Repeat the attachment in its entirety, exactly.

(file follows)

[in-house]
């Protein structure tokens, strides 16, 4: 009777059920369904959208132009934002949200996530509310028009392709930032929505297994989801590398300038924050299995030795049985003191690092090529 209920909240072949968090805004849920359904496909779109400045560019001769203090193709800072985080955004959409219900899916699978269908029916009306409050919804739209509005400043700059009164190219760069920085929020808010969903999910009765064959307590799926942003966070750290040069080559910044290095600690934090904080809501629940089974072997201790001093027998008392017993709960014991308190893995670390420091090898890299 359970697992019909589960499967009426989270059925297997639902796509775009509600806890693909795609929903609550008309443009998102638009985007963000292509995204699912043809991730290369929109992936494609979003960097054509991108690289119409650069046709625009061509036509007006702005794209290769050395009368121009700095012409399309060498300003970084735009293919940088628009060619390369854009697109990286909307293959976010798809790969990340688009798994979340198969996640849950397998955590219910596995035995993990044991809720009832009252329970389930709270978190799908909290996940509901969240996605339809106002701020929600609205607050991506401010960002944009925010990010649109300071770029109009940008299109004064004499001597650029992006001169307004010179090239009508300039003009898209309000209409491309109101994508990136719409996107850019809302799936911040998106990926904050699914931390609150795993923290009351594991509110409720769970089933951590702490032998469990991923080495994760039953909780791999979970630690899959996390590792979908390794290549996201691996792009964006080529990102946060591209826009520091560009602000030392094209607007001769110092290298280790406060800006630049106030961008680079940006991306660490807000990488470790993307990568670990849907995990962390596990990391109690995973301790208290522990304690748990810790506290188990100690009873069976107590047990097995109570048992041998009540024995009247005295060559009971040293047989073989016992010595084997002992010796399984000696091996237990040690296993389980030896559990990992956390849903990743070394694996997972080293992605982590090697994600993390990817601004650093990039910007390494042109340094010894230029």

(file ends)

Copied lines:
[in-house]
């Protein structure tokens, strides 16, 4: 009777059920369904959208132009934002949200996530509310028009392709930032929505297994989801590398300038924050299995030795049985003191690092090529 209920909240072949968090805004849920359904496909779109400045560019001769203090193709800072985080955004959409219900899916699978269908029916009306409050919804739209509005400043700059009164190219760069920085929020808010969903999910009765064959307590799926942003966070750290040069080559910044290095600690934090904080809501629940089974072997201790001093027998008392017993709960014991308190893995670390420091090898890299 359970697992019909589960499967009426989270059925297997639902796509775009509600806890693909795609929903609550008309443009998102638009985007963000292509995204699912043809991730290369929109992936494609979003960097054509991108690289119409650069046709625009061509036509007006702005794209290769050395009368121009700095012409399309060498300003970084735009293919940088628009060619390369854009697109990286909307293959976010798809790969990340688009798994979340198969996640849950397998955590219910596995035995993990044991809720009832009252329970389930709270978190799908909290996940509901969240996605339809106002701020929600609205607050991506401010960002944009925010990010649109300071770029109009940008299109004064004499001597650029992006001169307004010179090239009508300039003009898209309000209409491309109101994508990136719409996107850019809302799936911040998106990926904050699914931390609150795993923290009351594991509110409720769970089933951590702490032998469990991923080495994760039953909780791999979970630690899959996390590792979908390794290549996201691996792009964006080529990102946060591209826009520091560009602000030392094209607007001769110092290298280790406060800006630049106030961008680079940006991306660490807000990488470790993307990568670990849907995990962390596990990391109690995973301790208290522990304690748990810790506290188990100690009873069976107590047990097995109570048992041998009540024995009247005295060559009971040293047989073989016992010595084997002992010796399984000696091996237990040690296993389980030896559990990992956390849903990743070394694996997972080293992605982590090697994600993390990817601004650093990039910007390494042109340094010894230029």